TEXT AND PHOTOGRAPHY BY ROBERT CATTO
It seems like a lot of cities of a certain age have a suburb named Newtown.
The general rule seems to be that they're usually the second centre to be created, after the main downtown area becomes established; so, most often, they're just a little more than walking distance from the core of the city, but easily accessible by modern transportation.
Somehow though, that distance acts as a barrier just long enough for them to get a bit run down, to lag behind the modernisation or gentrification that hits the closer suburbs first. So, they're the last bastion of the independent shopkeep, the stores set up thirty to fifty years ago in the one location, who are still hanging on - or not, as there are many empty storefronts - while shopping malls and megastores spring up nearby.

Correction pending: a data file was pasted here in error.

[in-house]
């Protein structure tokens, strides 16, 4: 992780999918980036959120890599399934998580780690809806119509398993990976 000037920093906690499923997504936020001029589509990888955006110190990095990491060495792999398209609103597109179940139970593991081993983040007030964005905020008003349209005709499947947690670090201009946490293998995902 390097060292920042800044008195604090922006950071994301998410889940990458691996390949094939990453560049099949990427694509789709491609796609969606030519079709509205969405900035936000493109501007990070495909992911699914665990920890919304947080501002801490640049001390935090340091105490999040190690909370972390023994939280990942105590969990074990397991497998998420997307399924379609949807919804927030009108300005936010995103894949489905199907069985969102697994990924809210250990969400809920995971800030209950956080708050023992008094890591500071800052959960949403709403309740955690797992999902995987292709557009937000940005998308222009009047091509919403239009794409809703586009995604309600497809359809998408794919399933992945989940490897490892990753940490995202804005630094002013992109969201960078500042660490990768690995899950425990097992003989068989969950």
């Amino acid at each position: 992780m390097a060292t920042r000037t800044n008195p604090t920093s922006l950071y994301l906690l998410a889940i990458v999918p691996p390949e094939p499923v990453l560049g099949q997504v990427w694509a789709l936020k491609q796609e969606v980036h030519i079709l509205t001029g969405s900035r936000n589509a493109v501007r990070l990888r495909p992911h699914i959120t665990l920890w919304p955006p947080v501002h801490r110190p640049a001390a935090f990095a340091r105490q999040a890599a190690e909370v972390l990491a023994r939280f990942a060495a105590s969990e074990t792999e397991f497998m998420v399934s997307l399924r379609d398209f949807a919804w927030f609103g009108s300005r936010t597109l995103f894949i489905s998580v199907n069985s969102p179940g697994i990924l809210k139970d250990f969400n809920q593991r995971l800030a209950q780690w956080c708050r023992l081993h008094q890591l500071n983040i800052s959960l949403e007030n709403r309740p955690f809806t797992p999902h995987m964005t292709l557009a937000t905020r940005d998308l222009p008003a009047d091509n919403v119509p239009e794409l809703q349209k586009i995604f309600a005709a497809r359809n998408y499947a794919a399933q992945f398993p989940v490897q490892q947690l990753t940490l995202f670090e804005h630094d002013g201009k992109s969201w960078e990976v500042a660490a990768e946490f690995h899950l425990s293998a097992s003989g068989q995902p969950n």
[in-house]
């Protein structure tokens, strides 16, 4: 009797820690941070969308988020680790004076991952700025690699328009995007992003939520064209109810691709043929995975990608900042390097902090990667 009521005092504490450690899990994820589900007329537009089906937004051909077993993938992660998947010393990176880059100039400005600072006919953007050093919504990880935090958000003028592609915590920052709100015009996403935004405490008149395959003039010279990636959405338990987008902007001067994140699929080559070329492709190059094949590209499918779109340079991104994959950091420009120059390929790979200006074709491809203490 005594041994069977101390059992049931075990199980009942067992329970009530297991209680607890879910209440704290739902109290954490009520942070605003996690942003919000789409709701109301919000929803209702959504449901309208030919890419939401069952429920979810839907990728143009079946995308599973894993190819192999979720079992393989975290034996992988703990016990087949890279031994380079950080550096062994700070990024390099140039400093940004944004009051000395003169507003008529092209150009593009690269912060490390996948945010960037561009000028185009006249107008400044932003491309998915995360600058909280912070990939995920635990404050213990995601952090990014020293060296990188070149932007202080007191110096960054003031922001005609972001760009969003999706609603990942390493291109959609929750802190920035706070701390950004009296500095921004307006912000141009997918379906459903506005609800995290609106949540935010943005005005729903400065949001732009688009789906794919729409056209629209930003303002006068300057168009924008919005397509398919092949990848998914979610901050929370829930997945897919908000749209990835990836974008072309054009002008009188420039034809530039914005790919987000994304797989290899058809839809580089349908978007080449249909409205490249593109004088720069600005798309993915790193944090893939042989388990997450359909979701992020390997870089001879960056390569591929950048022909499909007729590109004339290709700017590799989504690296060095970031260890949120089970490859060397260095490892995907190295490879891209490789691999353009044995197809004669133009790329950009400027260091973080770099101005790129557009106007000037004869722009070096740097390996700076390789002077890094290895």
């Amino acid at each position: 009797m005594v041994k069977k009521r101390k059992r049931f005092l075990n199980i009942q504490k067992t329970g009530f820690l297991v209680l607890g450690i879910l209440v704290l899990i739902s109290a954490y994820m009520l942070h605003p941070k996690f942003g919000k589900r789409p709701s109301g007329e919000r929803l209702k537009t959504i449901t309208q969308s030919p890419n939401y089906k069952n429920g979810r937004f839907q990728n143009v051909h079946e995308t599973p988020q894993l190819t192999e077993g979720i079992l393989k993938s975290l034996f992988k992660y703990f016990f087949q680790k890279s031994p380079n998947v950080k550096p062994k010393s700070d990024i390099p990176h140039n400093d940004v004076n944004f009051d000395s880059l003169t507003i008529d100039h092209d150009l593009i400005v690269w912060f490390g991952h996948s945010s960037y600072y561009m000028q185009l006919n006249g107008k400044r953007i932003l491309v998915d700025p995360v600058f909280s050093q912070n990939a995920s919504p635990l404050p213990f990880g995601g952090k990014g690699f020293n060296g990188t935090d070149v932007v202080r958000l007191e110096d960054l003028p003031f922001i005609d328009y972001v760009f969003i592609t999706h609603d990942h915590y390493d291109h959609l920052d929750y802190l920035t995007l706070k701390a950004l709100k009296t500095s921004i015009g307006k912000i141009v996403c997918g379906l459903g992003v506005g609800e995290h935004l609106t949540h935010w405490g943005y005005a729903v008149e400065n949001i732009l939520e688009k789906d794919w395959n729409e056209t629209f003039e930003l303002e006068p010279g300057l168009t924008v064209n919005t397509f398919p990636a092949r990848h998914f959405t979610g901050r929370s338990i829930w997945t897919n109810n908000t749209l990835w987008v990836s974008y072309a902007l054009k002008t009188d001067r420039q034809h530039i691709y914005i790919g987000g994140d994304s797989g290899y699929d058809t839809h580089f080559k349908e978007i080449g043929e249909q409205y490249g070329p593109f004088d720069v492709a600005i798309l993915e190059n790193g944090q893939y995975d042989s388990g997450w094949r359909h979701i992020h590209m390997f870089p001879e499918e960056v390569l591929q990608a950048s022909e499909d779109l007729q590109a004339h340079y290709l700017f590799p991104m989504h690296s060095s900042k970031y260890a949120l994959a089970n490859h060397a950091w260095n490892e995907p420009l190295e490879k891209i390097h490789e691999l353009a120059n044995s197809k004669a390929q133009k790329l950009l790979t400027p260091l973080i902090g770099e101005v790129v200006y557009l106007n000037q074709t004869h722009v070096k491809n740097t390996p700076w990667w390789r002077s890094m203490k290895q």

Sydney's Newtown is no exception. In Australian terms, it's one of the oldest parts of the city - dating from the mid-1800s, when trains began to cut through the farmland nearby - and the architecture shows it.
Fortunately, the lack of development in the past has maintained a lot of the old buildings, where much of the central city was swept away in favour of high-rise developments; so Newtown's got its own character still, and a walk down the now-busy main street shows it. Indeed, some shopkeepers still live above their stores, even as new chain stores move in next door and cause issues.
So Newtown to me is a time capsule, in a way - not just of its origins, but of the last time it was 'new', when posters were put up in the mid-eighties (never to be replaced, it seems), when houses had names as well as street numbers, when signs were painted by hand, when local phone numbers were only 7 digits long, and when small businesses started their names with as many "A"s as possible, to be first in the phone book.
Newtown is already changing fast; it's only a matter of time before the chain stores take over completely. But for now, rock 'n' roll may be for lease, but this town's still got soul.